Investigations of the bacteriological factors in clean neurosurgical wounds

Sean I. Savitz, Edward J. Bottone, Martin H. Savitz, Leonard I. Malis

Research output: Contribution to journalArticlepeer-review

21 Scopus citations


A NUMBER OF questions remained unanswered by the empirical success of antimicrobial prophylaxis for neurosurgical patients at The Mount Sinai Hospital during a 15-year period. Vancomycin (1 g intravenously) and tobramycin (80 mg intramuscularly) were administered in the induction room. Streptomycin (50 mg) was mixed into each liter of saline used to irrigate the surgical incision. A series of 45 consecutive clean neurosurgical operations were investigated. The potential sources of random contamination of the surgical wound that were studied included the following: 1) the patient's skin; 2) the flora of the skin and nares of the operating team; 3) the surgical apparel; 4) the surgeons' gloves; and 5) the airborne organisms in the operating theater. No wound infections were documented during a 4-month period between June and September of 1991. A remarkable 98% of the intraoperative cultures of the surgical wounds were free of bacteria. Positive cultures of glove imprints were found in 29% of the operations, and the bacterial source was traced to four different surgeons in four operations (9%). The surgeons' gloves were also a source of potential pathogens (Staphylococcus aureus) in two instances, but the bacterial species were also recovered from cultures of the environment. Based on individual biotyping of bacteria and antibiotic susceptibility testing, no consistent source or pattern could be uncovered for the bacteria in the surgical wound or the operating room air. The regimen of parenteral vancomycin and tobramycin and topical streptomycin was justified by the data that 36% of the operations were at potential risk for methicillin-resistant staphylococci or Gram negative bacterial species cultured from the patient's skin (5 cases), contaminated surgeons' gloves (1 case), the operating room environment (8 cases), or both the contaminated surgeons' gloves and the operating room environment (2 cases).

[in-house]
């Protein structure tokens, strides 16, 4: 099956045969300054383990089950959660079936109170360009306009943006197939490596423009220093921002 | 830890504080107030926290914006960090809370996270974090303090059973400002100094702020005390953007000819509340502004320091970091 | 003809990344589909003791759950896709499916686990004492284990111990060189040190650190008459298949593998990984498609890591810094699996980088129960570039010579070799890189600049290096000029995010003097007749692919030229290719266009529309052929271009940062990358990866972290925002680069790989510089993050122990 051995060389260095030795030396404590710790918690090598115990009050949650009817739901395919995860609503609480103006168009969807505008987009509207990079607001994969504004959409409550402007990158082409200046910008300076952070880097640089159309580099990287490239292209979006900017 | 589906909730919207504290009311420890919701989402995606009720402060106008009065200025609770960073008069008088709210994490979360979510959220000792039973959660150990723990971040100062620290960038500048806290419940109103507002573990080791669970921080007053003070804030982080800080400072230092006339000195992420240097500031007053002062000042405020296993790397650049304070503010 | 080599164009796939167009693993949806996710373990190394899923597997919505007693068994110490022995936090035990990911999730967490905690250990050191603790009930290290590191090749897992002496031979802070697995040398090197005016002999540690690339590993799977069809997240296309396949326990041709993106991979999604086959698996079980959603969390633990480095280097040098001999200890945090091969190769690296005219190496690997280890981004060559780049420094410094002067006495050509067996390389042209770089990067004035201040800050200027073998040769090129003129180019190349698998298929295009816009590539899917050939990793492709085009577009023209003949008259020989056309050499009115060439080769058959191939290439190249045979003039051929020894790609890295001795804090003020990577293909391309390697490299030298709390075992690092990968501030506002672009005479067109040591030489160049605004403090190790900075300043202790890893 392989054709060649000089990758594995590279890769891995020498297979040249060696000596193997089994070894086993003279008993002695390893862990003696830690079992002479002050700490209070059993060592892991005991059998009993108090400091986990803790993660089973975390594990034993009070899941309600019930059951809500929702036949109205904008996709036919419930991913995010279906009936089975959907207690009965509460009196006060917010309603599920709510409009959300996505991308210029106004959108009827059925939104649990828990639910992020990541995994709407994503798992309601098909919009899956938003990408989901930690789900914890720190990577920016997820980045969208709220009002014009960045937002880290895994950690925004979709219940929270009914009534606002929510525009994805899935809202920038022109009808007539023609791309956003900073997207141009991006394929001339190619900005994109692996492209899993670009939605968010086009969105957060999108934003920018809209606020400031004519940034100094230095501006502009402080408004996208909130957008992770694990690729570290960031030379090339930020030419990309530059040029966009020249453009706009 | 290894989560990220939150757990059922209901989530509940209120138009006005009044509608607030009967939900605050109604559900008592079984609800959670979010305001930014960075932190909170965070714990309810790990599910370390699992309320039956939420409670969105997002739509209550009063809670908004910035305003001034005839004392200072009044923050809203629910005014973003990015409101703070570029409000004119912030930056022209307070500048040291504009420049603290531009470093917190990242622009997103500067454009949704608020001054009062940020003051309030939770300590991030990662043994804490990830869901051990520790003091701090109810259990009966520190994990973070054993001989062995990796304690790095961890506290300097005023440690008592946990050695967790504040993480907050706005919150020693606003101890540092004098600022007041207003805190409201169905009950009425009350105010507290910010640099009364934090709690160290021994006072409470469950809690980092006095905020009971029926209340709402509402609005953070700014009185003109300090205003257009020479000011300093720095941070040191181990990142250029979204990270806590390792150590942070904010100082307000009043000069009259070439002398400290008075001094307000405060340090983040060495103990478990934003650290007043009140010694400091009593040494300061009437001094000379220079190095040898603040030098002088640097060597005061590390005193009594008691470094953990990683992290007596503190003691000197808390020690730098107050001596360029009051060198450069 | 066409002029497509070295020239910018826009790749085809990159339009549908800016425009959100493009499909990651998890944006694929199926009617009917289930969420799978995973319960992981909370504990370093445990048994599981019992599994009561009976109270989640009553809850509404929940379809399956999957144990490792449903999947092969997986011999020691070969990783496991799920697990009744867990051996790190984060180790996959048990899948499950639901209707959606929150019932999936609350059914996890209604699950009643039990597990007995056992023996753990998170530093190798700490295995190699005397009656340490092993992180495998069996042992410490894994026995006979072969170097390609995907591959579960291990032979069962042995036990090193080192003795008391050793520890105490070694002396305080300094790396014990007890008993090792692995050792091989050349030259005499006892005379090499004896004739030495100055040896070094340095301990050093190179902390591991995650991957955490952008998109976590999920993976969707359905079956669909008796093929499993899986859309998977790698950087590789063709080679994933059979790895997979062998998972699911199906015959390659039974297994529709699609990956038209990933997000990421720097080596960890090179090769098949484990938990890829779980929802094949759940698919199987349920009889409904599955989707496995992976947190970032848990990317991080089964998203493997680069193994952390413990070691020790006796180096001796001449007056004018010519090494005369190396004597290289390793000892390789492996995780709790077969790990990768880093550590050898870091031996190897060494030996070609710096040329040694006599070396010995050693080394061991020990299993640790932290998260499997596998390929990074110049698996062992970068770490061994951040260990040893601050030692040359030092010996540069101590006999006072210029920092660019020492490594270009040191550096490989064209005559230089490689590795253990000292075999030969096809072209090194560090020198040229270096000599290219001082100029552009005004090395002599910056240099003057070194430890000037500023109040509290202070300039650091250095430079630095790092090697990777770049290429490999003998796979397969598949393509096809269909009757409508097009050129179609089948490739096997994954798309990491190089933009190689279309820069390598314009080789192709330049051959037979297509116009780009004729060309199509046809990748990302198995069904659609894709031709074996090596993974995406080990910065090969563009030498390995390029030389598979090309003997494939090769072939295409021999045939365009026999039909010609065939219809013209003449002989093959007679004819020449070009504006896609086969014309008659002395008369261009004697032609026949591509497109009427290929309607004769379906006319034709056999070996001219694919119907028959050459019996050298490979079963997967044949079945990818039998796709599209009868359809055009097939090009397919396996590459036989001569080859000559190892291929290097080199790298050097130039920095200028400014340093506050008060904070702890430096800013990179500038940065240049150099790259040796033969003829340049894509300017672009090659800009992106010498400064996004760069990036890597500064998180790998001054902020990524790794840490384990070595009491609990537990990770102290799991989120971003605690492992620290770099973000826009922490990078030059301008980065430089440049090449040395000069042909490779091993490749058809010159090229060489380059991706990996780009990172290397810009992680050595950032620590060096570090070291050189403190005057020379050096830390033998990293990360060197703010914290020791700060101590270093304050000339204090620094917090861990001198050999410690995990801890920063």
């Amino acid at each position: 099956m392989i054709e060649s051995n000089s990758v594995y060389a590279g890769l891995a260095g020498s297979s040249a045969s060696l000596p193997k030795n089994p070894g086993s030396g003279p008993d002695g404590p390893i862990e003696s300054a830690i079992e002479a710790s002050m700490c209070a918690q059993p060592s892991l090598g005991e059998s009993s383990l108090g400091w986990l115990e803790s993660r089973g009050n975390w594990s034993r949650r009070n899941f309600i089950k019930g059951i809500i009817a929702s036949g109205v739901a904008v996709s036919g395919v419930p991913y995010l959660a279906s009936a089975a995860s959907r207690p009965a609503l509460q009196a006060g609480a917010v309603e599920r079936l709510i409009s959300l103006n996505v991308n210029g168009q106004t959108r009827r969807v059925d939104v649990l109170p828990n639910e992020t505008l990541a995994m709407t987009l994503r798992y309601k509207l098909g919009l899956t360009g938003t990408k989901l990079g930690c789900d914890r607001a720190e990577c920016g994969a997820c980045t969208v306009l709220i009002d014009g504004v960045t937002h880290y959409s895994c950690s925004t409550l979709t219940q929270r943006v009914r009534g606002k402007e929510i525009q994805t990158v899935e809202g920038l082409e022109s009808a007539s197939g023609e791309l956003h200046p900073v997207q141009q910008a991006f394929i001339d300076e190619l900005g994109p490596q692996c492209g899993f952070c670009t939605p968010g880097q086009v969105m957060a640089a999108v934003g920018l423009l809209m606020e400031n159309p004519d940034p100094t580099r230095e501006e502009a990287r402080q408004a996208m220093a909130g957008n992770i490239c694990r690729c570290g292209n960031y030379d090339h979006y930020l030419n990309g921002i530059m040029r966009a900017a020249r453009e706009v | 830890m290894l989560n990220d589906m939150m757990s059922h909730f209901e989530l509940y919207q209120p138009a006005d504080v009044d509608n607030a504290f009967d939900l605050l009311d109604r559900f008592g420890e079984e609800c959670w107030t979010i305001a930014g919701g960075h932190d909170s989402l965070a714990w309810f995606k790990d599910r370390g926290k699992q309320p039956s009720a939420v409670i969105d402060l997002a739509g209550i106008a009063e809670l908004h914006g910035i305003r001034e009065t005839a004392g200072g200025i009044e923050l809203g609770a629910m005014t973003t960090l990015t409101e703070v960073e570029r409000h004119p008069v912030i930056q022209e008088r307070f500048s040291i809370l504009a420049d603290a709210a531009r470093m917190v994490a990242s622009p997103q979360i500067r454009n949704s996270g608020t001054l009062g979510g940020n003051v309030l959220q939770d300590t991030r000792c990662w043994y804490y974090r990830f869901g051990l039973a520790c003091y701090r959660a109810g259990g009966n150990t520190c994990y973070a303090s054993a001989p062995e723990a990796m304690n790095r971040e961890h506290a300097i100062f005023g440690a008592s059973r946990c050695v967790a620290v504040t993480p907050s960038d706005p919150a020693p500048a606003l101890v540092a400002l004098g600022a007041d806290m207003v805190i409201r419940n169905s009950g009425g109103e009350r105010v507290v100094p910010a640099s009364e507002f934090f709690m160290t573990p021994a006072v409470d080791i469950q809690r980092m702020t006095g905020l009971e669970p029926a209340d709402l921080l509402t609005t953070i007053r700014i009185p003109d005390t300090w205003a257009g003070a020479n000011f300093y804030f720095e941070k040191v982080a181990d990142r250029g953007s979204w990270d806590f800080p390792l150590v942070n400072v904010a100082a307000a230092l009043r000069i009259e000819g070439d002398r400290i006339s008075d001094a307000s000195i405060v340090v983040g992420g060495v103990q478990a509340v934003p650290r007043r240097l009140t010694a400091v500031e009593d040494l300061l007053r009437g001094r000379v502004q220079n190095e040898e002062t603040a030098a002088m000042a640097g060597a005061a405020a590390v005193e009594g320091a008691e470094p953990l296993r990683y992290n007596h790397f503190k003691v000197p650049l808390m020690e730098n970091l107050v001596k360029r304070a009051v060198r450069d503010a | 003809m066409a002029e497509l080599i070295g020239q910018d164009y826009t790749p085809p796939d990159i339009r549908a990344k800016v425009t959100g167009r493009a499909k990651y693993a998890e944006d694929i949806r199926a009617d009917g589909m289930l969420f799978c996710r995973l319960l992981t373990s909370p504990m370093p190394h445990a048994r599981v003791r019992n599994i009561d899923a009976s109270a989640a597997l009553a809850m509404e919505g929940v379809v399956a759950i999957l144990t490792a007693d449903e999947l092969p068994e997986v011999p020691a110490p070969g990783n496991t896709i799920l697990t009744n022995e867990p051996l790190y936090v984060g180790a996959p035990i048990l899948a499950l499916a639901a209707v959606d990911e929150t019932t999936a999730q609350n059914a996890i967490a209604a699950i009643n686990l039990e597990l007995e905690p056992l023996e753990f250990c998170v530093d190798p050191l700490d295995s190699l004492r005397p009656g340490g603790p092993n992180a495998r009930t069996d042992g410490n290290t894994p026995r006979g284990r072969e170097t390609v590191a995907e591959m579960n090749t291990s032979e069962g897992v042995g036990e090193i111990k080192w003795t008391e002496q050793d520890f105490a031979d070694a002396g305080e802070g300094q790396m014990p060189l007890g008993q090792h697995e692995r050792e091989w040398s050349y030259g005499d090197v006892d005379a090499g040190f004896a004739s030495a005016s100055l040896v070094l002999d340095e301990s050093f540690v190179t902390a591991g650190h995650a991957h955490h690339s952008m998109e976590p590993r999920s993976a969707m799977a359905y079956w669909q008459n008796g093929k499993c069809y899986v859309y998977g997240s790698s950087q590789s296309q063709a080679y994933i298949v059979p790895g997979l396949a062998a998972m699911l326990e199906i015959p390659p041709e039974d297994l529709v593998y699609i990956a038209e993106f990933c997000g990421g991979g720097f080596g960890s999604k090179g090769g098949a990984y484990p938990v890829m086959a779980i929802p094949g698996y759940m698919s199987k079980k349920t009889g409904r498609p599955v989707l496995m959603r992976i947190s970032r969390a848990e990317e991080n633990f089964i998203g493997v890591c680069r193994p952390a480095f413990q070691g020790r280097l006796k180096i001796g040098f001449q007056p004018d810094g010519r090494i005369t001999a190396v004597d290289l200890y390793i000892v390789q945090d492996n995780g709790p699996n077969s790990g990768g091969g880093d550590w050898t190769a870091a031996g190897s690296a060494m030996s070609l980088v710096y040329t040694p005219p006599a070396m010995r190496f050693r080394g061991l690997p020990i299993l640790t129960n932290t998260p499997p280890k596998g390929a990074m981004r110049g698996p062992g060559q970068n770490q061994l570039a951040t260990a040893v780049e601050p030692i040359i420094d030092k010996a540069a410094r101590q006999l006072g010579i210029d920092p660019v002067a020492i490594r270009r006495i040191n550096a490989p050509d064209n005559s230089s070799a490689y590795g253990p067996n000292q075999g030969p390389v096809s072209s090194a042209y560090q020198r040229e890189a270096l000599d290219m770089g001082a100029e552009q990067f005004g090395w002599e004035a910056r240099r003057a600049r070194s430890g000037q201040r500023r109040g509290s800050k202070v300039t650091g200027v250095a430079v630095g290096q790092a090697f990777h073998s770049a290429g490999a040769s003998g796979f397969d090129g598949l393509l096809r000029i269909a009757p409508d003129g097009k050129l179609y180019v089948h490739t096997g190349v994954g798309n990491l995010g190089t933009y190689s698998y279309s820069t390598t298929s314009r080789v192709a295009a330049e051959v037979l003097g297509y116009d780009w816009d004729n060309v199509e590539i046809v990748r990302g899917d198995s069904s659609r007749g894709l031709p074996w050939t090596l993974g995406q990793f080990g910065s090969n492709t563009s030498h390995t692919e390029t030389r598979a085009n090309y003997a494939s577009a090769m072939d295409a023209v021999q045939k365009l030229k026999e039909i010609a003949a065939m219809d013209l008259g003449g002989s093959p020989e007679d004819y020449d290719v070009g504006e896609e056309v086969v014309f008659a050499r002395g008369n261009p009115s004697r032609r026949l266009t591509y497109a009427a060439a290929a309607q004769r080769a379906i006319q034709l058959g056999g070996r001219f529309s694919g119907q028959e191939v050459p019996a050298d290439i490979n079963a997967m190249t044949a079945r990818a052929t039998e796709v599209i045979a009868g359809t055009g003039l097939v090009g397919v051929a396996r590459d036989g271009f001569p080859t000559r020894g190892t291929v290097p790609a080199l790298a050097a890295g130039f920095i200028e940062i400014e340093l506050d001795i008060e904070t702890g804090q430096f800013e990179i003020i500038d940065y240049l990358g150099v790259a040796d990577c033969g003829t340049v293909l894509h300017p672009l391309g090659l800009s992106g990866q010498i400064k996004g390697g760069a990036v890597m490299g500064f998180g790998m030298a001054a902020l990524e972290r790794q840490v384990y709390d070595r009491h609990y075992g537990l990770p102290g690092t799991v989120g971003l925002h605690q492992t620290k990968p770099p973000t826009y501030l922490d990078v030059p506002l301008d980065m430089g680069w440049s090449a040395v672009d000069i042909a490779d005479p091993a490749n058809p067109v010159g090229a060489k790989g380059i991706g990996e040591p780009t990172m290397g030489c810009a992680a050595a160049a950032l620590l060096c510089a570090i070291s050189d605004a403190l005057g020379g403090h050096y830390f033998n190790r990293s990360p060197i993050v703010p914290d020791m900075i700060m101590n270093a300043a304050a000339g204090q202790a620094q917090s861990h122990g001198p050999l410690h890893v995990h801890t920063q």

Original languageEnglish
Pages (from-to)417-421
Number of pages5
Issue number3
StatePublished - Mar 1994


  • Antimicrobial prophylaxis
  • Postoperative sepsis
  • Prophylactic antibiotics
  • Wound infection


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